Everyone is talking this week about the smog in Beijing, which got me wondering: Many of the things I buy, from my kids' toys to my washing machine, come from China. Am I responsible for the dirty air in Beijing?
The Lantern is on the scene at the Olympics, and he'll start with the good news: Compared with a year ago, the city's air does feel cleaner, and newly planted trees and shrubs line the streets. (It certainly helps a bit to shut down production in local factories and keep 1 million cars off the street.)
Beijing's air pollution has still been recorded at levels above World Health Organization standards, and as China's environmental challenges go, that's just a small part of the problem. Last year, the World Bank calculated that air pollution was responsible for at least 350,000 premature deaths in China each year—and that may be a low estimate. Over half the water in China's seven main rivers has been deemed unsafe for consumption (PDF), and its sources of clean water are at a major risk of running dry. Meanwhile, China has already overtaken the United States as the world's leading emitter of carbon dioxide, by some calculations, with its carbon footprint still growing rapidly.
The Lantern believes the Chinese government is sincere in its desire to clean up; for example, it is one of the few countries to try to produce a Green GDP calculating the costs of its pollution. But efforts to make China greener often conflict with the country's desire to maintain its rapid economic growth. That economic growth has been driven, in part, by the rest of the world's desire for inexpensive Chinese products.
That's where your washing machine comes in. Although reliable statistics are hard to come by, recent estimates suggest that about a quarter to a third of China's carbon emissions and water pollution are linked to the country's exports. Of course, manufacturing your new toaster is going to require energy and produce waste wherever those products are made. (It's greener to design a product than to manufacture it, so it isn't quite fair to blame China for polluting just because American companies have chosen to send the dirty work abroad.)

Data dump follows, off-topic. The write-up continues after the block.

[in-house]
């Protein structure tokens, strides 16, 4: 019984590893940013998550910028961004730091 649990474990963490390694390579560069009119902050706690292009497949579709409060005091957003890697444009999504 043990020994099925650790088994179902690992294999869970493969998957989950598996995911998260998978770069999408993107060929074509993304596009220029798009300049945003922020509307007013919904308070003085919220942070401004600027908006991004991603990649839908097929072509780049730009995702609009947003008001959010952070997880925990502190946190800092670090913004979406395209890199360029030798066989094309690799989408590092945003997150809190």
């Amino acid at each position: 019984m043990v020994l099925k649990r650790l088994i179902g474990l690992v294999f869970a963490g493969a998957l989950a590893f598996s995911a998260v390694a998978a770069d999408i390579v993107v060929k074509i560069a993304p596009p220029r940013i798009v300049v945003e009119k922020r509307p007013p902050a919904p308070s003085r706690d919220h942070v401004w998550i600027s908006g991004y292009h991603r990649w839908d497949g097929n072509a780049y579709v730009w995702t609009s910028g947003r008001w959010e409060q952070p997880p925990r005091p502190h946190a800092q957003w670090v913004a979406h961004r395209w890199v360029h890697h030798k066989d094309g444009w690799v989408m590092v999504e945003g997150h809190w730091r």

All things being equal, though, a factory in China is likely to have a larger carbon footprint and release more pollution than a plant making the same product in the United States. On average, Chinese factories tend to be less energy-efficient, and they rely heavily on energy sources like coal that produce more CO2 and have a greater impact on air quality. Some estimates (PDF) have placed the annual carbon burden of shifting production from the United States to China as high as 500 million metric tons of CO2—an amount equivalent to the total emissions of Italy. The fact that these Chinese products must be shipped overseas to consumers might add another 10 percent or so to the total.
So what's an American consumer to do? It's difficult to avoid buying products made in China, as many American-made products contain Chinese parts or are crafted with Chinese machines. Not all Chinese products are equally bad: There's evidence that China's exports are getting cleaner over time, and there's reason to believe foreign investment into China is bringing cleaner technologies into the country. But American consumers don't have any good way to determine which products are best to avoid. Each step in the Chinese manufacturing process may be the responsibility of a different and more or less anonymous company, making it all but impossible to determine the exact carbon footprint of any given product. Unless a parent company pushes them, there can be little incentive for Chinese suppliers to promote sustainable practices: Few people, if any, would even know about their accomplishments. (This brings us to one of the Green Lantern's golden rules: The more you know about who makes what you buy, the more likely they are to be environmentally friendly.) To make matters more obscure, there is wide variation among factories in China—even within the same industry. The older plants are still very inefficient, while many of the newer ones are using imported state-of-the-art technology.
You can still make an educated guess about how to buy green from China. Here's a decent rule of thumb: High-tech products like electronics usually aren't so bad, while products like leather and glass tend to be associated with a lot more pollution. Chinese textiles—which might go into making the linens or T-shirts sold by your favorite brands—have also been fingered as a major environmental culprit, with several companies blamed for depositing dangerous levels of wastewater into local rivers.
We may have better information in the near future. Several companies that do much of their manufacturing in China are beginning to talk more seriously about evaluating the "life cycle" of their supply chain. That would let consumers and investors in the United States reward greener practices. Even then, it's worth remembering that for all of China's environmental problems, Americans still emit about four times more carbon dioxide per person. The world may be focused on Beijing's smog this week, but our efforts are probably still better spent worrying about what we do at home.
Is there an environmental quandary that's been keeping you up at night? Send it to email@example.com and check this space every Tuesday.
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